A piece in today’s Guardian reveals a US military “sock puppet” operation that involves “using fake online personas to influence internet conversations and spread pro-American propaganda.” The article names the California-registered Ntrepid Corporation as a recipient of a contract for the project. The California corporate registry lists an office in Tysons Corner, Virginia as the physical location of the company. A search for the company’s name on Virginia’s corporate registry turns up an entry (ID: F184248-5) with a listing of its director and officers (screenshot here). The names are as follows:
Richard H. Helms (director and officer)
Wesley R. Husted (officer)
Margaret A. Lee (officer)
As it turns out, Richard Helms was previously the founder and CEO of the Virginia-based Abraxas Corporation. Wesley Husted was at one point its CFO. So, what is the Abraxas Corporation and what do they do? Its web site declares itself to be primarily concerned with information security and risk assessment. A June 2004 article in the International Herald Tribune identified it as a “small compan[y] made up almost entirely of former senior CIA officers […] in McLean, Virginia.” It further named one of its experts, Mary Nayak, as a former head of the Directorate of Intelligence’s South Asia group who had recently been hired as a consultant to the CIA’s 9/11 review group. According to an extensive profile of the company published in the LA Times in September 2006:
But Abraxas has also been tapped for unusual assignments. Several former CIA officials said Abraxas had been given a highly classified contract to craft “covers” — false identities and front companies — for the agency’s nonofficial cover program. The NOC program is one of the most sensitive and carefully guarded operations in the CIA. Most overseas case officers work under diplomatic cover, meaning they pose as State Department officials working at U.S. embassies and missions. If they are caught spying, they are typically protected from prosecution by diplomatic immunity. Officers in the NOC program have no such protections, and therefore operate under substantially greater risk. Major corporations traditionally have cooperated with the CIA to allow case officers to hold positions in overseas branches. But since the Sept. 11 attacks, the CIA has been under increased pressure to devise more imaginative cover arrangements that might give operatives closer access to terrorist networks.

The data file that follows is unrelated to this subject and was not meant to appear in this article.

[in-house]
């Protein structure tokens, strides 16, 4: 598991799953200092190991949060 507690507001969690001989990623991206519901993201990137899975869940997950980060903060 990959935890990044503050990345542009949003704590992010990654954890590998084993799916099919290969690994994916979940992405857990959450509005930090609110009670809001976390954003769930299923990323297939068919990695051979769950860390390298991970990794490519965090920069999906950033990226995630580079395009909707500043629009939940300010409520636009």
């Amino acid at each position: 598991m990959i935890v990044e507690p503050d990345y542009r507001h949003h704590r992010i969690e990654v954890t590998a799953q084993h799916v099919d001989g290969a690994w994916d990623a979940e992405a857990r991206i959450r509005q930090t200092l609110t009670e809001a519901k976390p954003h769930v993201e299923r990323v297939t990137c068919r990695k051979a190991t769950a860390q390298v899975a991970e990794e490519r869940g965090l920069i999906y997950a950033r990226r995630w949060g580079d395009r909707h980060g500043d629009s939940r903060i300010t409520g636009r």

The article also noted that Abraxas was declared in 2005 to be “one of the nation’s fastest growing young companies” by the Deloitte & Touche accounting firm. Apparently, it enjoyed 714% in revenue growth over three years. Naturally, 90% of this revenue was from government contracts.
It is fitting that a company such as Abraxas feels the need to form a front company just to put forth front “people” on the internet.